“One day hija you will be calling me your  ‘suegro’ mark me! I am always right! I have the third eye like mi abuela!” He hollered good-naturedly as she passed. She didn’t get very far, and as always Joe left her alone once she reached her stop.

Her city was decked out, at least in the main thoroughfare, with chirping walk/ don’t walk signals. It was quite helpful for those on the way to the Sullivan School for the Blind and Visually Impaired. This was where she worked, and taught. This school brought in quite a few families to the area specifically for the chance for their child to attend this school.

She was told that the school was a large sweeping complex with a smooth modern exterior. Lots of metal with smoothed, domed, and curved architecture. The school had very well-kept grounds littered with sidewalks and comfortable places to read.

As for the decorations… well she wasn’t quite sure about that. She assumed that the inside of the school, especially the front section, was decorated much like a prep school in any part of the country would be. The halls however featured textured ribbons of smooth, bumpy, and rough sections along each wall. Many a teacher and student delighted running their fingertips casually across that cold surface on the way to class. Straight down the main hallway 167 steps, turn right, take another 76 steps and she was there.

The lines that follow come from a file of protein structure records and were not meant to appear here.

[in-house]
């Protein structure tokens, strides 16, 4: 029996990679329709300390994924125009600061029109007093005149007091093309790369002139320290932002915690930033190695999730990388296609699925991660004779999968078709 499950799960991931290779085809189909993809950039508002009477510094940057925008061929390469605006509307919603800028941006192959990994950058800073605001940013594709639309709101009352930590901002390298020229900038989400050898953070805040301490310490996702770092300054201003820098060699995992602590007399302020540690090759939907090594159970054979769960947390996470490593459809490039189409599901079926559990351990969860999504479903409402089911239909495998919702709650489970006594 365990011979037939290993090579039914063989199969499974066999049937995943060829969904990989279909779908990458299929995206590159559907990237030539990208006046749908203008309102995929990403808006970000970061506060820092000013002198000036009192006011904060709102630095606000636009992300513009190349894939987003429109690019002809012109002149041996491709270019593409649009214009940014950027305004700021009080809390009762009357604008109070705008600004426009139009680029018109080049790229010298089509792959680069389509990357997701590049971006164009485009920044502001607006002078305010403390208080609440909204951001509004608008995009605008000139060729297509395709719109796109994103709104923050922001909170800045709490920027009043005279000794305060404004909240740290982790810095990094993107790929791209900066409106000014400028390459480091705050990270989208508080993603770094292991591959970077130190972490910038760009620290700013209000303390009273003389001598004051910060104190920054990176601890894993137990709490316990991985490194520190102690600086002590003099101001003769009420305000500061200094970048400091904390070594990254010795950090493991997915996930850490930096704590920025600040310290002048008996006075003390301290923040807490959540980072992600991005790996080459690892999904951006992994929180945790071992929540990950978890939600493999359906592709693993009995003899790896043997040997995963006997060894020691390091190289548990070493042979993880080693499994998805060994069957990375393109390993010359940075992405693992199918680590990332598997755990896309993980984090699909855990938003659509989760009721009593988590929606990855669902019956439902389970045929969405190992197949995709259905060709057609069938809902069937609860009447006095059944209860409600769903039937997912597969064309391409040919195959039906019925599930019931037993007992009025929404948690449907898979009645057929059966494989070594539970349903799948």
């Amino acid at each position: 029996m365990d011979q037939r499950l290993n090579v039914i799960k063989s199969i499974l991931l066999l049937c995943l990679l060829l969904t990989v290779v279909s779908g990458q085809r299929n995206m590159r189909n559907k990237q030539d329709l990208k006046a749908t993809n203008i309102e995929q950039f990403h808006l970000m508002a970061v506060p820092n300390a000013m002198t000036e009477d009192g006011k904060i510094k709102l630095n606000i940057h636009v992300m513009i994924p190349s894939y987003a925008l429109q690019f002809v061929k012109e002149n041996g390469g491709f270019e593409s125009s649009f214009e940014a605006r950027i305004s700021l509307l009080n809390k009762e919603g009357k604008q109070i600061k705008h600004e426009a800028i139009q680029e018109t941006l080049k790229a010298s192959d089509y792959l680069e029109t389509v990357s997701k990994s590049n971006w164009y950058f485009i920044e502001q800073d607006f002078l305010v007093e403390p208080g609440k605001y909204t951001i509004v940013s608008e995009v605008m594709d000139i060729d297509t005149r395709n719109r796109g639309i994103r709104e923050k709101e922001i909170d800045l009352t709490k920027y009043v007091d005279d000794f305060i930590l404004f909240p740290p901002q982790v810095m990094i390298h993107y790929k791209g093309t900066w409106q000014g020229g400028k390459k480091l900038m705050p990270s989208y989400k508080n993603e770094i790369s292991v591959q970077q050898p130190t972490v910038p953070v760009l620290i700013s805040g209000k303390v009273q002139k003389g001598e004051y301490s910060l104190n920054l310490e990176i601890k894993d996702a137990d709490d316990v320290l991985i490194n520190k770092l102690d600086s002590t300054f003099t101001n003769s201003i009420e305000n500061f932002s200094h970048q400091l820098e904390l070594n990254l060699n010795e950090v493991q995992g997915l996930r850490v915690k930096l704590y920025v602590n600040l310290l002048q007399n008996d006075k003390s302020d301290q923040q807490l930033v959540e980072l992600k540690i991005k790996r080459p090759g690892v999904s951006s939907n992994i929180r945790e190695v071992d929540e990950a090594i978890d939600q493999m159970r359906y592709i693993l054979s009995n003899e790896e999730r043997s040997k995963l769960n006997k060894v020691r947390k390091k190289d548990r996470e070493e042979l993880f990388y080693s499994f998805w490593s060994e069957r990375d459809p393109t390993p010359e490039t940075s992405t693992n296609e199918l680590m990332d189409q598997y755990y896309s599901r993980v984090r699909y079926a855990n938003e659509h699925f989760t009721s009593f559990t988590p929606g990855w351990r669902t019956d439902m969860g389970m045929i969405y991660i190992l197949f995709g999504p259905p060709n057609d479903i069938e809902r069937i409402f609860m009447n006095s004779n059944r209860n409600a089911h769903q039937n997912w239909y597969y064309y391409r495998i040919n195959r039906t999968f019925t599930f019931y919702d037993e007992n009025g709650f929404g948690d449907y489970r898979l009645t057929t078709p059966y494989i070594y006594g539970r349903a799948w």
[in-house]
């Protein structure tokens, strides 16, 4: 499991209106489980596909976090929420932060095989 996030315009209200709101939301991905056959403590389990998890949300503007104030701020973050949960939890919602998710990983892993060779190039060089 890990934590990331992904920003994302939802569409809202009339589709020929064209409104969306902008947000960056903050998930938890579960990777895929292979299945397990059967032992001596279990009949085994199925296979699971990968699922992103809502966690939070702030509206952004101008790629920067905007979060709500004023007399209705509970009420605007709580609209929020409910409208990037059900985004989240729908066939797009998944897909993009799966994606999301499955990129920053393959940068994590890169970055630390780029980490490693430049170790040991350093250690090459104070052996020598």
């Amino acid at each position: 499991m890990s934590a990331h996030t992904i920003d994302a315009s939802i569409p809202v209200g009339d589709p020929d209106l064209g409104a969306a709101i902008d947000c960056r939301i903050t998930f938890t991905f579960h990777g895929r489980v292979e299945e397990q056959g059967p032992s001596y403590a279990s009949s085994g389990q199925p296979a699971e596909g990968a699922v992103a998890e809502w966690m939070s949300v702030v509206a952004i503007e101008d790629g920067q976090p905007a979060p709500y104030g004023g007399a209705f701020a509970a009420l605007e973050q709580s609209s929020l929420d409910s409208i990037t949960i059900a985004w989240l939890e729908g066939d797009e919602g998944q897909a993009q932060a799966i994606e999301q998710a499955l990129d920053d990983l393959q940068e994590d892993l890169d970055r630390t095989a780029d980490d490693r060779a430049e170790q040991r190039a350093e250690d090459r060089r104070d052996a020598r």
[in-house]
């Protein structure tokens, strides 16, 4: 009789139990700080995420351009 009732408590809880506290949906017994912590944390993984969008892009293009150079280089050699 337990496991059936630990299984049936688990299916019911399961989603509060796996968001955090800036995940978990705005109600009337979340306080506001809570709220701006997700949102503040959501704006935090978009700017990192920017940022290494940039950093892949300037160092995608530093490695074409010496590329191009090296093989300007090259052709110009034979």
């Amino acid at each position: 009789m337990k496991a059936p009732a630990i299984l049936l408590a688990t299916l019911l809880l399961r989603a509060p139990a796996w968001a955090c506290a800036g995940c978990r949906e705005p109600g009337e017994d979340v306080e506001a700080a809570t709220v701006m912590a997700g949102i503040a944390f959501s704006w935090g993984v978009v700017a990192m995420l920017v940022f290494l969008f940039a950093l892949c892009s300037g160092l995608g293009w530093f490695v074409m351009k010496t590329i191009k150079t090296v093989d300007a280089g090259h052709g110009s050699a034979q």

Her classroom was enclosed almost entirely in glass, with arches that lead in and out of her room. The idea was, visitors could observe unobtrusively any lesson at anytime.

Her room was brightly lit with a deep blue carpet, spherical chairs surrounded multiple low tables topped with Perkins Brailers and iPads. Multiple half sized bookshelves lined two of her walls. She dropped her bag at her desk, and took out her laptop. She worked with students on enhancing their reading ability, which suited her very well. She loved reading, and sharing that with her students was the highlight of her day.

A pleasant tone reverberated down the halls letting her know the day had begun. Through PLCs, Planning periods, remediation periods and advanced reading classes, she pushed her young pupils further than they though possible. It was tiring work but completely worthwhile.

A good day of work behind her, she packed up her things and exited her room, trailing her freehand down the hall a bit, her leather messenger bag slung across her body and she tap, tap, tapped her way back out of the school.

It was still light, and using those lovely chirping crossing signals, she navigated her way to her other bus stop. There wasn’t any overly ambitious match making papás this stop, but she had to cross 3 intersections, and walk 15 steps or so to feel around for the sign. As mentioned, once out of her home, counting was inaccurate.

As it was unfortunately today. She waited at the last crossing, waiting for the chirp to sound letting her know it was safe to walk. Though the chirp did sound and she did start to make her way across the intersection, it was unfortunately not as safe as anyone who was crossing would hope. As soon as she got half way across, she heard the grinding of gears, the squealing of tires and the unmistakable sound of metal hitting metal but not stopping. Dashing straight ahead, hoping in vain that she was going truly straight, that there was a sidewalk ahead, empty of twisted metal and glass, she ran. She hoped. Surging forward like some sort of awkward bear, she tripped and felt herself falling, cane flying, arms stretched out to catch her fall, the screeching of the tires getting closer. She heard people screaming and her own heart thumping madly, echoing in her chest.